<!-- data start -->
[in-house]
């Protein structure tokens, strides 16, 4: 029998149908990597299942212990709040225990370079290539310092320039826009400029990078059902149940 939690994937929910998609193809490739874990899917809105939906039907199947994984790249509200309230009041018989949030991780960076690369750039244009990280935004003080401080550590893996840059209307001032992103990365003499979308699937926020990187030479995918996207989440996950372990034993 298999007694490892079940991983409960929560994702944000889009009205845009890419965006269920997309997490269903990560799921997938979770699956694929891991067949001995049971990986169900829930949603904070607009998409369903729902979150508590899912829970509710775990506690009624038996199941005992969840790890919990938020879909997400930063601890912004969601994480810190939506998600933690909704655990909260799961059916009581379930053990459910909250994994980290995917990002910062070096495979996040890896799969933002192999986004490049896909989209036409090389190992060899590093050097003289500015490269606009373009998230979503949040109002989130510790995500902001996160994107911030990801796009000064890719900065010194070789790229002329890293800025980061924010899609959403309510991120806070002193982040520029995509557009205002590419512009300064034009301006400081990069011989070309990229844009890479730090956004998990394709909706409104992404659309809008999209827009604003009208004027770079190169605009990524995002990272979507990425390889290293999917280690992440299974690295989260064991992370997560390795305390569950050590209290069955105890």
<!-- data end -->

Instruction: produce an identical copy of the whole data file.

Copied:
[in-house]
């Protein structure tokens, strides 16, 4: 029998149908990597299942212990709040225990370079290539310092320039826009400029990078059902149940 939690994937929910998609193809490739874990899917809105939906039907199947994984790249509200309230009041018989949030991780960076690369750039244009990280935004003080401080550590893996840059209307001032992103990365003499979308699937926020990187030479995918996207989440996950372990034993 298999007694490892079940991983409960929560994702944000889009009205845009890419965006269920997309997490269903990560799921997938979770699956694929891991067949001995049971990986169900829930949603904070607009998409369903729902979150508590899912829970509710775990506690009624038996199941005992969840790890919990938020879909997400930063601890912004969601994480810190939506998600933690909704655990909260799961059916009581379930053990459910909250994994980290995917990002910062070096495979996040890896799969933002192999986004490049896909989209036409090389190992060899590093050097003289500015490269606009373009998230979503949040109002989130510790995500902001996160994107911030990801796009000064890719900065010194070789790229002329890293800025980061924010899609959403309510991120806070002193982040520029995509557009205002590419512009300064034009301006400081990069011989070309990229844009890479730090956004998990394709909706409104992404659309809008999209827009604003009208004027770079190169605009990524995002990272979507990425390889290293999917280690992440299974690295989260064991992370997560390795305390569950050590209290069955105890």